Now that the show has premiered, and the insane media spin is slowly fading out, let’s talk about it. Frankly. It’s bad enough this show reminds me of just how wonderful Alias was, and how quickly it was sabotaged by its own creators and network (thanks, ABC and JJ Abrams), Chuck also shows how easily a show can be appealing to wider audience, and still remain smart and engaging. I spotted these things, did you? Here’s hoping the show can find its tracks fast, because all the elements are there, just mix them in proper order, and you’ll have a runaway hit.
The one thing Chuck doesn’t want to be like (it seems) is another spy hourlong. Despite cool action scenes (and not just in the premiere episode), it brings a lot of comedy and everyday life into the plot. I didn’t like Sydney Bristow’s personal life subplots in Alias, but with Chuck, I think the humour makes it more interesting. Same personal themes, if presented with kindness and understanding, work well. I hope to discover more of Chuck’s personal life, and find out about his sister Ellie (Sarah Lancaster), her boyfriend and of course the oddball friend Morgan (Joshua Gomez). Sure, they are just another bunch of ‘pretty white kids with problems’ (that’s an old Mad TV sketch), but they have chemistry, and more importantly, their screen time is just right. Enough to propel the plot, but not too much to make the episode wander. After all, they’re secondary.
The spy stuff also works. I had a problem with too much kicking and explosions in the premiere episode, but it looks things have toned down a bit. Good. Those Toyota Yarises (yes, it’s a product placement, I might as well mention it here) do not fix themselves. The fact that in both episodes something happened to that car – and the driver survived is a good advertising hook. If they make it into a regular stunt – that would be a good inside joke. Less explosions means more spy-talk? Not necessarily. A lot of terminology is mentioned without explanations, and when somebody raises a brow, it’s dismissed as if it wasn’t the point. That part I like. If you want to make tech stuff engaging, it’s gotta be realistic. But if you’re inventing gadgets and terminology, might as well not spend too much time explaining it. It’s a plot device, let’s move on.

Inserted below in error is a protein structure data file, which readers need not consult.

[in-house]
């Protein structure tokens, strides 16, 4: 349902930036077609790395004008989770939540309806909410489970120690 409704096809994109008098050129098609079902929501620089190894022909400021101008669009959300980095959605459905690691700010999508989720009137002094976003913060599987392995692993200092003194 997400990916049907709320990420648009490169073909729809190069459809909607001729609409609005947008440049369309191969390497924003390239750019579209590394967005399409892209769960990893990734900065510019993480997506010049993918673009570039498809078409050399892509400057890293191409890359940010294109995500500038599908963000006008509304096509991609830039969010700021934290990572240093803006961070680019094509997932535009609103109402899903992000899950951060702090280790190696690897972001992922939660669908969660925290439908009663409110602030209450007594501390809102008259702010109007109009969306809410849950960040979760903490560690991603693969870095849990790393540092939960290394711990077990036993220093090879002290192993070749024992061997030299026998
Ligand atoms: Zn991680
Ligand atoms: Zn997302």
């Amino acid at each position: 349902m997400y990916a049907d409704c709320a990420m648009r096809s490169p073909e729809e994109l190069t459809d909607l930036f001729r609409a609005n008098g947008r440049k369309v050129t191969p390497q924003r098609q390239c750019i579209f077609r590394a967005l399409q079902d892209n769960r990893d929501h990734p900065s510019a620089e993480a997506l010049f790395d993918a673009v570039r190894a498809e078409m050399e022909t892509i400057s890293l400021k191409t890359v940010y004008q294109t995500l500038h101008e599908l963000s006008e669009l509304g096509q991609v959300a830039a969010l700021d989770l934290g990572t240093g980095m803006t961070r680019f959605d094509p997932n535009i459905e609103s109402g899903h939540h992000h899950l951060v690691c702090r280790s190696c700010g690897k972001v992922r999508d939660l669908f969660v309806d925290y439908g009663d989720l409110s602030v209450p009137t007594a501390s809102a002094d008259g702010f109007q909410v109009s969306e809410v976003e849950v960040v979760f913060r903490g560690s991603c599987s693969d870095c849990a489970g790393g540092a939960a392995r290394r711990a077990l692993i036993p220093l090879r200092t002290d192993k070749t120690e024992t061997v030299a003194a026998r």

Finally, the two other characters who occupy Chuck’s time and space – the hot love interest Sarah (Yvonne Strzechowski) and the mercenary killer John (Adam Baldwin). Both are spies (for competing government agencies), and both have to protect Chuck, without, of course letting him use his secrets against the state. It’s a 3-way love-hate relationship. Complicated, maybe, but this is where the humour kicks in. Sarah grows to like the clumsy Chuck, while John sees him as a threat to the country. Of course, all this time we’re talking about a geek, not very attractive physically, and not very threatening. He’s just a smart kid who’d rather fix computers all day long and not run around and do spy stuff.
Maybe that reluctance makes the show differ from other shows. He wants the glam of being a spy, but he doesn’t have what it takes. He just happens to possess a bunch of government secrets in his brain.
The relationship between his home turf (Morgan), and the fantasy world (Sarah and John) makes for amazing comical opportunities, and pretty impressive action scenes.
This show is different, but is set in a familiar territory. Will it have enough plot to exist for 30-40 episodes? I hope so. A lot of potential, and a lot of energy. Please don’t run out of steam.
Chuck. Monday nights. NBC.